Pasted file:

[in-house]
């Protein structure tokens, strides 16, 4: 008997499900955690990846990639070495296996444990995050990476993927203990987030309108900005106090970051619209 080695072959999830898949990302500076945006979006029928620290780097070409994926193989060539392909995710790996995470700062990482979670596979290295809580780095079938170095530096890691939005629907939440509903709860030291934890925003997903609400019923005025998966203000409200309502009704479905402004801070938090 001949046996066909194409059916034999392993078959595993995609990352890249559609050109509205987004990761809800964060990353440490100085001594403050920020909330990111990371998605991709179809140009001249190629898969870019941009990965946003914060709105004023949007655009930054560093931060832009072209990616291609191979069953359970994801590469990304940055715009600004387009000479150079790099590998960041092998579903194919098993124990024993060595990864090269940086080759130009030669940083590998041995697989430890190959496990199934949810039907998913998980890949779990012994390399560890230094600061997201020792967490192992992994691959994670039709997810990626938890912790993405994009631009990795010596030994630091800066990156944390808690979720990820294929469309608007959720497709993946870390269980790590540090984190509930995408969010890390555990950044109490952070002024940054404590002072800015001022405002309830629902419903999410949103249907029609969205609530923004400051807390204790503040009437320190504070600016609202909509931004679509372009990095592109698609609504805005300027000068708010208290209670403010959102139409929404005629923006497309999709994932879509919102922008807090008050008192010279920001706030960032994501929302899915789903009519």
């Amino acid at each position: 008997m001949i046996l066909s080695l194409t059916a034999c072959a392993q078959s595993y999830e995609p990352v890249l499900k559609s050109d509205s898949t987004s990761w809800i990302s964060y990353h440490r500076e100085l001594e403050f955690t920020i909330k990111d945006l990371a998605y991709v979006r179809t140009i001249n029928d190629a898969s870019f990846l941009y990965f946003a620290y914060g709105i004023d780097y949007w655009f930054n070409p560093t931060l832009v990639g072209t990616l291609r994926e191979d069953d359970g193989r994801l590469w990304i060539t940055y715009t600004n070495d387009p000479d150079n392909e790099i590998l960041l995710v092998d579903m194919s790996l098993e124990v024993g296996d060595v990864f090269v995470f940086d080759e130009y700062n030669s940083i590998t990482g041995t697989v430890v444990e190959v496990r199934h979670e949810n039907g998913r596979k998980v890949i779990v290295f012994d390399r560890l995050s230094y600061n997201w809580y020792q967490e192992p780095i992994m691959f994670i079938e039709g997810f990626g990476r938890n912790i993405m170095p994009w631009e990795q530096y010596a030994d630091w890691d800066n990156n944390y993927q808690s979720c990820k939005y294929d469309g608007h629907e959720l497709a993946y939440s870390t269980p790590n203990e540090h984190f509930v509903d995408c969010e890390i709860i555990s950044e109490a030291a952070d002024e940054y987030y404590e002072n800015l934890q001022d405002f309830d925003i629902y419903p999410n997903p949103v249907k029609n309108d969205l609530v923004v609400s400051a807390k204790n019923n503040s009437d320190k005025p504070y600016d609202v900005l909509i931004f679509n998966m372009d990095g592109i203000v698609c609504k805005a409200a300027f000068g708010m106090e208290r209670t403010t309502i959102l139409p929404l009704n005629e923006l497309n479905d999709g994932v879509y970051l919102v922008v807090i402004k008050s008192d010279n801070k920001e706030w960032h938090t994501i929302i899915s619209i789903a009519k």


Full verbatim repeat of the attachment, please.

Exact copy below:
[in-house]
């Protein structure tokens, strides 16, 4: 008997499900955690990846990639070495296996444990995050990476993927203990987030309108900005106090970051619209 080695072959999830898949990302500076945006979006029928620290780097070409994926193989060539392909995710790996995470700062990482979670596979290295809580780095079938170095530096890691939005629907939440509903709860030291934890925003997903609400019923005025998966203000409200309502009704479905402004801070938090 001949046996066909194409059916034999392993078959595993995609990352890249559609050109509205987004990761809800964060990353440490100085001594403050920020909330990111990371998605991709179809140009001249190629898969870019941009990965946003914060709105004023949007655009930054560093931060832009072209990616291609191979069953359970994801590469990304940055715009600004387009000479150079790099590998960041092998579903194919098993124990024993060595990864090269940086080759130009030669940083590998041995697989430890190959496990199934949810039907998913998980890949779990012994390399560890230094600061997201020792967490192992992994691959994670039709997810990626938890912790993405994009631009990795010596030994630091800066990156944390808690979720990820294929469309608007959720497709993946870390269980790590540090984190509930995408969010890390555990950044109490952070002024940054404590002072800015001022405002309830629902419903999410949103249907029609969205609530923004400051807390204790503040009437320190504070600016609202909509931004679509372009990095592109698609609504805005300027000068708010208290209670403010959102139409929404005629923006497309999709994932879509919102922008807090008050008192010279920001706030960032994501929302899915789903009519």
């Amino acid at each position: 008997m001949i046996l066909s080695l194409t059916a034999c072959a392993q078959s595993y999830e995609p990352v890249l499900k559609s050109d509205s898949t987004s990761w809800i990302s964060y990353h440490r500076e100085l001594e403050f955690t920020i909330k990111d945006l990371a998605y991709v979006r179809t140009i001249n029928d190629a898969s870019f990846l941009y990965f946003a620290y914060g709105i004023d780097y949007w655009f930054n070409p560093t931060l832009v990639g072209t990616l291609r994926e191979d069953d359970g193989r994801l590469w990304i060539t940055y715009t600004n070495d387009p000479d150079n392909e790099i590998l960041l995710v092998d579903m194919s790996l098993e124990v024993g296996d060595v990864f090269v995470f940086d080759e130009y700062n030669s940083i590998t990482g041995t697989v430890v444990e190959v496990r199934h979670e949810n039907g998913r596979k998980v890949i779990v290295f012994d390399r560890l995050s230094y600061n997201w809580y020792q967490e192992p780095i992994m691959f994670i079938e039709g997810f990626g990476r938890n912790i993405m170095p994009w631009e990795q530096y010596a030994d630091w890691d800066n990156n944390y993927q808690s979720c990820k939005y294929d469309g608007h629907e959720l497709a993946y939440s870390t269980p790590n203990e540090h984190f509930v509903d995408c969010e890390i709860i555990s950044e109490a030291a952070d002024e940054y987030y404590e002072n800015l934890q001022d405002f309830d925003i629902y419903p999410n997903p949103v249907k029609n309108d969205l609530v923004v609400s400051a807390k204790n019923n503040s009437d320190k005025p504070y600016d609202v900005l909509i931004f679509n998966m372009d990095g592109i203000v698609c609504k805005a409200a300027f000068g708010m106090e208290r209670t403010t309502i959102l139409p929404l009704n005629e923006l497309n479905d999709g994932v879509y970051l919102v922008v807090i402004k008050s008192d010279n801070k920001e706030w960032h938090t994501i929302i899915s619209i789903a009519k």